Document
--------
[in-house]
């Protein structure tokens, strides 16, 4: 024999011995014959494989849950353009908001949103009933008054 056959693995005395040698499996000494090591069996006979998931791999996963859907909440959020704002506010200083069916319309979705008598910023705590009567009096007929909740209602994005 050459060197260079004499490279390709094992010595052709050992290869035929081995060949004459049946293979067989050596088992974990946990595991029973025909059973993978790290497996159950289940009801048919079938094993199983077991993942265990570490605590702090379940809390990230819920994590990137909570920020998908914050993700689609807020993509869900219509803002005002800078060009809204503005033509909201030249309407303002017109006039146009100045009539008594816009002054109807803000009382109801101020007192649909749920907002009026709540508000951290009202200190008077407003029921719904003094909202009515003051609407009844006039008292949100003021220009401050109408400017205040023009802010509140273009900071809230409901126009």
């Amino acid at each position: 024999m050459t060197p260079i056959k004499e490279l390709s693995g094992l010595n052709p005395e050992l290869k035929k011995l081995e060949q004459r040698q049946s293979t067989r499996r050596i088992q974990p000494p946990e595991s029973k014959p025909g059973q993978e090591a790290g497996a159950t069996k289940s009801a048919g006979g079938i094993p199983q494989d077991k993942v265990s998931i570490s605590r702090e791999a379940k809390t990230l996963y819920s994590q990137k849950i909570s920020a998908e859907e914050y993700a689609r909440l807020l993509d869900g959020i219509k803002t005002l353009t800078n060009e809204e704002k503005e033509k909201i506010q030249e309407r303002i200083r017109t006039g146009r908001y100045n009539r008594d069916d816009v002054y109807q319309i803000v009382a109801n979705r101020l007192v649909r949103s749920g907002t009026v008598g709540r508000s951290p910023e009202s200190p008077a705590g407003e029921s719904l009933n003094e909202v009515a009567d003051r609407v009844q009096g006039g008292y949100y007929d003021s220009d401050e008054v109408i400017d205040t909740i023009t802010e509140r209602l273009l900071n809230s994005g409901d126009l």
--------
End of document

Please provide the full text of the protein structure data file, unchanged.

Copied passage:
[in-house]
């Protein structure tokens, strides 16, 4: 024999011995014959494989849950353009908001949103009933008054 056959693995005395040698499996000494090591069996006979998931791999996963859907909440959020704002506010200083069916319309979705008598910023705590009567009096007929909740209602994005 050459060197260079004499490279390709094992010595052709050992290869035929081995060949004459049946293979067989050596088992974990946990595991029973025909059973993978790290497996159950289940009801048919079938094993199983077991993942265990570490605590702090379940809390990230819920994590990137909570920020998908914050993700689609807020993509869900219509803002005002800078060009809204503005033509909201030249309407303002017109006039146009100045009539008594816009002054109807803000009382109801101020007192649909749920907002009026709540508000951290009202200190008077407003029921719904003094909202009515003051609407009844006039008292949100003021220009401050109408400017205040023009802010509140273009900071809230409901126009």
């Amino acid at each position: 024999m050459t060197p260079i056959k004499e490279l390709s693995g094992l010595n052709p005395e050992l290869k035929k011995l081995e060949q004459r040698q049946s293979t067989r499996r050596i088992q974990p000494p946990e595991s029973k014959p025909g059973q993978e090591a790290g497996a159950t069996k289940s009801a048919g006979g079938i094993p199983q494989d077991k993942v265990s998931i570490s605590r702090e791999a379940k809390t990230l996963y819920s994590q990137k849950i909570s920020a998908e859907e914050y993700a689609r909440l807020l993509d869900g959020i219509k803002t005002l353009t800078n060009e809204e704002k503005e033509k909201i506010q030249e309407r303002i200083r017109t006039g146009r908001y100045n009539r008594d069916d816009v002054y109807q319309i803000v009382a109801n979705r101020l007192v649909r949103s749920g907002t009026v008598g709540r508000s951290p910023e009202s200190p008077a705590g407003e029921s719904l009933n003094e909202v009515a009567d003051r609407v009844q009096g006039g008292y949100y007929d003021s220009d401050e008054v109408i400017d205040t909740i023009t802010e509140r209602l273009l900071n809230s994005g409901d126009l």